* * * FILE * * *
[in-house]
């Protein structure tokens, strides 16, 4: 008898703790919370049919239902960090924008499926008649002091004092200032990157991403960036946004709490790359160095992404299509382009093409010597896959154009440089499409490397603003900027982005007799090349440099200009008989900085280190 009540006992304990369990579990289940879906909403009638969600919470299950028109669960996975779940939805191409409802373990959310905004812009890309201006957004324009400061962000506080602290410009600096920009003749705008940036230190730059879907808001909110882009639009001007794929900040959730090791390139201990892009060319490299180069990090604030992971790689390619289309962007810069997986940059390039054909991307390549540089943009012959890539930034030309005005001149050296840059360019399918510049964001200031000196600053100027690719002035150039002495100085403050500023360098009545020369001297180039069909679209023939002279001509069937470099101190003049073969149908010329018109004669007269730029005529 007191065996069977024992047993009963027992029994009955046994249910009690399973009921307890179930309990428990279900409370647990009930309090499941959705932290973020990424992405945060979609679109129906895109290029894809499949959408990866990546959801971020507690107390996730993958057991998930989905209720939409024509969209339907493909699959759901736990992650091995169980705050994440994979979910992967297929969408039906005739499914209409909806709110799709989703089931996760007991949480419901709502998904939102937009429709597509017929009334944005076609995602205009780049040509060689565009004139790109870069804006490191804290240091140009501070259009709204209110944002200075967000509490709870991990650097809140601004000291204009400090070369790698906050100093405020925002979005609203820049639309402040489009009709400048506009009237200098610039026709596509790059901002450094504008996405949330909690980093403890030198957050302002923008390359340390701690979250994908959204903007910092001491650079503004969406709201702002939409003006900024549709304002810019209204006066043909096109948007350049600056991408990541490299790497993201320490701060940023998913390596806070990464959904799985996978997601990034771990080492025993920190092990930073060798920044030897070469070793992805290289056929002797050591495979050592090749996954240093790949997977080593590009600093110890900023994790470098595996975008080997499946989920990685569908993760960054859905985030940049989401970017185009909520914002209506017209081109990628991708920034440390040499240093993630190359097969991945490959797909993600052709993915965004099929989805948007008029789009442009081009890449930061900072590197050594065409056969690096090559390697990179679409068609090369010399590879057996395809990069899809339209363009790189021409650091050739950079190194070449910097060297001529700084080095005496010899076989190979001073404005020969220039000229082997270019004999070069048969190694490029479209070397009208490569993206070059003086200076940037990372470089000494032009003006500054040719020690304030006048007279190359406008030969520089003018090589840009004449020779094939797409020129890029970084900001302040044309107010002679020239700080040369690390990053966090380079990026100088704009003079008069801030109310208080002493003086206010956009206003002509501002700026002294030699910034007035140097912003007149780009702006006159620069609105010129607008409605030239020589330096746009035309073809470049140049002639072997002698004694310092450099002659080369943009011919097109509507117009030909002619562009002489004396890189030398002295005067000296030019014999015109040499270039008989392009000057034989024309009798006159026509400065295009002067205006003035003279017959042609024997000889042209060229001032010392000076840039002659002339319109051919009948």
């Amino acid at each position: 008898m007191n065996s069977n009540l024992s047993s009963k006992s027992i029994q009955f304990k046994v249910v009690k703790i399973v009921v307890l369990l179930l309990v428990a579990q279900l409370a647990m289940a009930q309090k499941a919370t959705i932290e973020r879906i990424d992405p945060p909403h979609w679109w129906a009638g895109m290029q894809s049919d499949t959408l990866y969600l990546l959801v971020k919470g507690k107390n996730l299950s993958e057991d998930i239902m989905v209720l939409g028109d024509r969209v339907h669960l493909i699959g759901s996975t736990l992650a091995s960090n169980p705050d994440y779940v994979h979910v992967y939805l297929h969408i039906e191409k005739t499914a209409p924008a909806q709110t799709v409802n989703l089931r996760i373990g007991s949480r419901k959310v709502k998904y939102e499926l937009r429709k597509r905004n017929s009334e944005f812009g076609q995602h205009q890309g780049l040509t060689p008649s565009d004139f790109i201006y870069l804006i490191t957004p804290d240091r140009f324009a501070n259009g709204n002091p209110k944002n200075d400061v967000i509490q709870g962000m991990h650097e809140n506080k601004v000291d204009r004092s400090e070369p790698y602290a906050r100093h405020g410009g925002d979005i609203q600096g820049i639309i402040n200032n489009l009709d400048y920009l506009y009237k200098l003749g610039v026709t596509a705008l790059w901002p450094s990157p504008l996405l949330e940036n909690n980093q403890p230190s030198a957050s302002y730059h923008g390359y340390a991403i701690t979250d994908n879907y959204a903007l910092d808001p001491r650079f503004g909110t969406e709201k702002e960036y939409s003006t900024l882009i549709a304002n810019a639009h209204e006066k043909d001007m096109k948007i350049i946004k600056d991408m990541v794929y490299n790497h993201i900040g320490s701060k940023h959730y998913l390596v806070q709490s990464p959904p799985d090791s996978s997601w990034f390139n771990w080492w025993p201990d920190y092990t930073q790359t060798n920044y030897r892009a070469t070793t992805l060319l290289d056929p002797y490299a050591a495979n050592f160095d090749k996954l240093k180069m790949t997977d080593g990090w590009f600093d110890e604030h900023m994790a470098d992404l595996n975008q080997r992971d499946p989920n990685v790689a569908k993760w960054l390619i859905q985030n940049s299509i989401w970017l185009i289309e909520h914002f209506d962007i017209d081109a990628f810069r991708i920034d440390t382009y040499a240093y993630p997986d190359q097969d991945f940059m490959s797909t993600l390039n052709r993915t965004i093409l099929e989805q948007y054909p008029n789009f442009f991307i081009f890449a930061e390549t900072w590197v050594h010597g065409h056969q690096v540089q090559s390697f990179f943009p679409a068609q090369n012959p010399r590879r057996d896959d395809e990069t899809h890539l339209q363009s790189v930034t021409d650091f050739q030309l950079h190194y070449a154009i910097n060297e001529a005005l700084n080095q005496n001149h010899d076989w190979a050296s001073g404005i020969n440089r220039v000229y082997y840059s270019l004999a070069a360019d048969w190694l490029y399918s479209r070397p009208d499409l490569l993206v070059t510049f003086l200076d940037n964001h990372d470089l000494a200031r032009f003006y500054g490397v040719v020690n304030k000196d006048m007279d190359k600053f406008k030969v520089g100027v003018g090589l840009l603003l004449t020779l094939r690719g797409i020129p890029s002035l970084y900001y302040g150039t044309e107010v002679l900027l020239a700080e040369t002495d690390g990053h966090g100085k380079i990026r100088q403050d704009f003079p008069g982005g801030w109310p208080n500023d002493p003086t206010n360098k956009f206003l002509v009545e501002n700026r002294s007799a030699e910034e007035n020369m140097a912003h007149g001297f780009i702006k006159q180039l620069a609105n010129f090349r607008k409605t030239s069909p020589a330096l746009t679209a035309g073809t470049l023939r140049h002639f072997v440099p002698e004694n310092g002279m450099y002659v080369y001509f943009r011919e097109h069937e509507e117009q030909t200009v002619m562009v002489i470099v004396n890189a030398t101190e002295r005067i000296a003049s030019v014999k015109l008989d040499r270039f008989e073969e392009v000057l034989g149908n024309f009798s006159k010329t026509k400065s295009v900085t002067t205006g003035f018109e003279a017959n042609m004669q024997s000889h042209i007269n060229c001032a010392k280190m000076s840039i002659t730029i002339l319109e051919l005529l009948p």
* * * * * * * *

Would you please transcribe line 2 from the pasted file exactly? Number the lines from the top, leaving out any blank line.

């Protein structure tokens, strides 16, 4: 008898703790919370049919239902960090924008499926008649002091004092200032990157991403960036946004709490790359160095992404299509382009093409010597896959154009440089499409490397603003900027982005007799090349440099200009008989900085280190 009540006992304990369990579990289940879906909403009638969600919470299950028109669960996975779940939805191409409802373990959310905004812009890309201006957004324009400061962000506080602290410009600096920009003749705008940036230190730059879907808001909110882009639009001007794929900040959730090791390139201990892009060319490299180069990090604030992971790689390619289309962007810069997986940059390039054909991307390549540089943009012959890539930034030309005005001149050296840059360019399918510049964001200031000196600053100027690719002035150039002495100085403050500023360098009545020369001297180039069909679209023939002279001509069937470099101190003049073969149908010329018109004669007269730029005529 007191065996069977024992047993009963027992029994009955046994249910009690399973009921307890179930309990428990279900409370647990009930309090499941959705932290973020990424992405945060979609679109129906895109290029894809499949959408990866990546959801971020507690107390996730993958057991998930989905209720939409024509969209339907493909699959759901736990992650091995169980705050994440994979979910992967297929969408039906005739499914209409909806709110799709989703089931996760007991949480419901709502998904939102937009429709597509017929009334944005076609995602205009780049040509060689565009004139790109870069804006490191804290240091140009501070259009709204209110944002200075967000509490709870991990650097809140601004000291204009400090070369790698906050100093405020925002979005609203820049639309402040489009009709400048506009009237200098610039026709596509790059901002450094504008996405949330909690980093403890030198957050302002923008390359340390701690979250994908959204903007910092001491650079503004969406709201702002939409003006900024549709304002810019209204006066043909096109948007350049600056991408990541490299790497993201320490701060940023998913390596806070990464959904799985996978997601990034771990080492025993920190092990930073060798920044030897070469070793992805290289056929002797050591495979050592090749996954240093790949997977080593590009600093110890900023994790470098595996975008080997499946989920990685569908993760960054859905985030940049989401970017185009909520914002209506017209081109990628991708920034440390040499240093993630190359097969991945490959797909993600052709993915965004099929989805948007008029789009442009081009890449930061900072590197050594065409056969690096090559390697990179679409068609090369010399590879057996395809990069899809339209363009790189021409650091050739950079190194070449910097060297001529700084080095005496010899076989190979001073404005020969220039000229082997270019004999070069048969190694490029479209070397009208490569993206070059003086200076940037990372470089000494032009003006500054040719020690304030006048007279190359406008030969520089003018090589840009004449020779094939797409020129890029970084900001302040044309107010002679020239700080040369690390990053966090380079990026100088704009003079008069801030109310208080002493003086206010956009206003002509501002700026002294030699910034007035140097912003007149780009702006006159620069609105010129607008409605030239020589330096746009035309073809470049140049002639072997002698004694310092450099002659080369943009011919097109509507117009030909002619562009002489004396890189030398002295005067000296030019014999015109040499270039008989392009000057034989024309009798006159026509400065295009002067205006003035003279017959042609024997000889042209060229001032010392000076840039002659002339319109051919009948």